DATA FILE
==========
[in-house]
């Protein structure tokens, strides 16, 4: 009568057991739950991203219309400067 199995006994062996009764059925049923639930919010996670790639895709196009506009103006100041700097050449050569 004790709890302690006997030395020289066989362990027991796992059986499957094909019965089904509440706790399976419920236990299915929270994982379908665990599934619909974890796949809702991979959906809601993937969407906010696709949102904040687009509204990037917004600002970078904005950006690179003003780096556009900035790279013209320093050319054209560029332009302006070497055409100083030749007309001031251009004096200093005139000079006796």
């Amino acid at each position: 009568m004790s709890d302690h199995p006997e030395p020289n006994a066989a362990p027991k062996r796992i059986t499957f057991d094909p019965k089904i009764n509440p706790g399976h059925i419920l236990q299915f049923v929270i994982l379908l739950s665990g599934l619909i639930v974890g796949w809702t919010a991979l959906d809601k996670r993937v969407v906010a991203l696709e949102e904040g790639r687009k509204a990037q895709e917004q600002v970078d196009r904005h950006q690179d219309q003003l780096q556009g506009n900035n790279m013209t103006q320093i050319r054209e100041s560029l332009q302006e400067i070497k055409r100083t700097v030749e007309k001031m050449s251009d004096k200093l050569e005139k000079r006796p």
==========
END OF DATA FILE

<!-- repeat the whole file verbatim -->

[in-house]
């Protein structure tokens, strides 16, 4: 009568057991739950991203219309400067 199995006994062996009764059925049923639930919010996670790639895709196009506009103006100041700097050449050569 004790709890302690006997030395020289066989362990027991796992059986499957094909019965089904509440706790399976419920236990299915929270994982379908665990599934619909974890796949809702991979959906809601993937969407906010696709949102904040687009509204990037917004600002970078904005950006690179003003780096556009900035790279013209320093050319054209560029332009302006070497055409100083030749007309001031251009004096200093005139000079006796």
């Amino acid at each position: 009568m004790s709890d302690h199995p006997e030395p020289n006994a066989a362990p027991k062996r796992i059986t499957f057991d094909p019965k089904i009764n509440p706790g399976h059925i419920l236990q299915f049923v929270i994982l379908l739950s665990g599934l619909i639930v974890g796949w809702t919010a991979l959906d809601k996670r993937v969407v906010a991203l696709e949102e904040g790639r687009k509204a990037q895709e917004q600002v970078d196009r904005h950006q690179d219309q003003l780096q556009g506009n900035n790279m013209t103006q320093i050319r054209e100041s560029l332009q302006e400067i070497k055409r100083t700097v030749e007309k001031m050449s251009d004096k200093l050569e005139k000079r006796p």